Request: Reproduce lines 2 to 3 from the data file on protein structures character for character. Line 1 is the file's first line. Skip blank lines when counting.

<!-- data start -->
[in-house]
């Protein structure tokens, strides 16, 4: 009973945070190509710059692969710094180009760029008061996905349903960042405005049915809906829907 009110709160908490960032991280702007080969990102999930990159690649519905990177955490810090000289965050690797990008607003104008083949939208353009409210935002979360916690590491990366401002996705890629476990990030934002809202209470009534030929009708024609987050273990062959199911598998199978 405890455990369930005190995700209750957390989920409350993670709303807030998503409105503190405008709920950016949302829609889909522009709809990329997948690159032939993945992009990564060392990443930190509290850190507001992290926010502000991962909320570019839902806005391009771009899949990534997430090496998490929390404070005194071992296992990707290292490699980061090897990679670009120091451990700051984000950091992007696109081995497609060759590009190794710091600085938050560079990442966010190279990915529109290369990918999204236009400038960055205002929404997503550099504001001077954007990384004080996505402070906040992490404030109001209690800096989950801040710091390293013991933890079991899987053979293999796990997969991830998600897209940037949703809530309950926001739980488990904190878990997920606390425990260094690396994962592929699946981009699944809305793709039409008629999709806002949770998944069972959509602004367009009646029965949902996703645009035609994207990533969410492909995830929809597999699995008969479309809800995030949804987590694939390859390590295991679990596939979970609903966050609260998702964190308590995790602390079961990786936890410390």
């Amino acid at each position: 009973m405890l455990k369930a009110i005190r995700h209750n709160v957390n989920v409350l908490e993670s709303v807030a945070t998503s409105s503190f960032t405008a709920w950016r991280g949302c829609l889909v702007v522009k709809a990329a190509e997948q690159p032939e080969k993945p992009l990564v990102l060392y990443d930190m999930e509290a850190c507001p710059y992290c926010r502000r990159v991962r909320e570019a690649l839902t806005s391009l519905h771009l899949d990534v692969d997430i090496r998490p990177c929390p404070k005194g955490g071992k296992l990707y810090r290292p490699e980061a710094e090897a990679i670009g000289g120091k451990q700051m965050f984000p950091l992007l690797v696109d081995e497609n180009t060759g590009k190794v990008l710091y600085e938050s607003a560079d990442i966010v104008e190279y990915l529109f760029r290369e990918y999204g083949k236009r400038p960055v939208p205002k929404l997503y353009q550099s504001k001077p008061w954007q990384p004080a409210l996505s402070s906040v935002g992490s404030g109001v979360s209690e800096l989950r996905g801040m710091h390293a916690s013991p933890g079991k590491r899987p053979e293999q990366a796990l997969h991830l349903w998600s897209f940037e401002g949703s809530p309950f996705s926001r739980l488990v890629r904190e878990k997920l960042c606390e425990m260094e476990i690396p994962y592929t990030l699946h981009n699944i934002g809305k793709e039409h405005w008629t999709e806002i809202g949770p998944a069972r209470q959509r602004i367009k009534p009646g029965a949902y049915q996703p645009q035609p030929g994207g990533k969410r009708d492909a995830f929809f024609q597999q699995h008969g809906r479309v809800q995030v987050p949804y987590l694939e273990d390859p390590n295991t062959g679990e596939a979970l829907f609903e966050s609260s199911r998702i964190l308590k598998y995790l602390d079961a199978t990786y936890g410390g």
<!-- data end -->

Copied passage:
């Protein structure tokens, strides 16, 4: 009973945070190509710059692969710094180009760029008061996905349903960042405005049915809906829907 009110709160908490960032991280702007080969990102999930990159690649519905990177955490810090000289965050690797990008607003104008083949939208353009409210935002979360916690590491990366401002996705890629476990990030934002809202209470009534030929009708024609987050273990062959199911598998199978 405890455990369930005190995700209750957390989920409350993670709303807030998503409105503190405008709920950016949302829609889909522009709809990329997948690159032939993945992009990564060392990443930190509290850190507001992290926010502000991962909320570019839902806005391009771009899949990534997430090496998490929390404070005194071992296992990707290292490699980061090897990679670009120091451990700051984000950091992007696109081995497609060759590009190794710091600085938050560079990442966010190279990915529109290369990918999204236009400038960055205002929404997503550099504001001077954007990384004080996505402070906040992490404030109001209690800096989950801040710091390293013991933890079991899987053979293999796990997969991830998600897209940037949703809530309950926001739980488990904190878990997920606390425990260094690396994962592929699946981009699944809305793709039409008629999709806002949770998944069972959509602004367009009646029965949902996703645009035609994207990533969410492909995830929809597999699995008969479309809800995030949804987590694939390859390590295991679990596939979970609903966050609260998702964190308590995790602390079961990786936890410390």
């Amino acid at each position: 009973m405890l455990k369930a009110i005190r995700h209750n709160v957390n989920v409350l908490e993670s709303v807030a945070t998503s409105s503190f960032t405008a709920w950016r991280g949302c829609l889909v702007v522009k709809a990329a190509e997948q690159p032939e080969k993945p992009l990564v990102l060392y990443d930190m999930e509290a850190c507001p710059y992290c926010r502000r990159v991962r909320e570019a690649l839902t806005s391009l519905h771009l899949d990534v692969d997430i090496r998490p990177c929390p404070k005194g955490g071992k296992l990707y810090r290292p490699e980061a710094e090897a990679i670009g000289g120091k451990q700051m965050f984000p950091l992007l690797v696109d081995e497609n180009t060759g590009k190794v990008l710091y600085e938050s607003a560079d990442i966010v104008e190279y990915l529109f760029r290369e990918y999204g083949k236009r400038p960055v939208p205002k929404l997503y353009q550099s504001k001077p008061w954007q990384p004080a409210l996505s402070s906040v935002g992490s404030g109001v979360s209690e800096l989950r996905g801040m710091h390293a916690s013991p933890g079991k590491r899987p053979e293999q990366a796990l997969h991830l349903w998600s897209f940037e401002g949703s809530p309950f996705s926001r739980l488990v890629r904190e878990k997920l960042c606390e425990m260094e476990i690396p994962y592929t990030l699946h981009n699944i934002g809305k793709e039409h405005w008629t999709e806002i809202g949770p998944a069972r209470q959509r602004i367009k009534p009646g029965a949902y049915q996703p645009q035609p030929g994207g990533k969410r009708d492909a995830f929809f024609q597999q699995h008969g809906r479309v809800q995030v987050p949804y987590l694939e273990d390859p390590n295991t062959g679990e596939a979970l829907f609903e966050s609260s199911r998702i964190l308590k598998y995790l602390d079961a199978t990786y936890g410390g």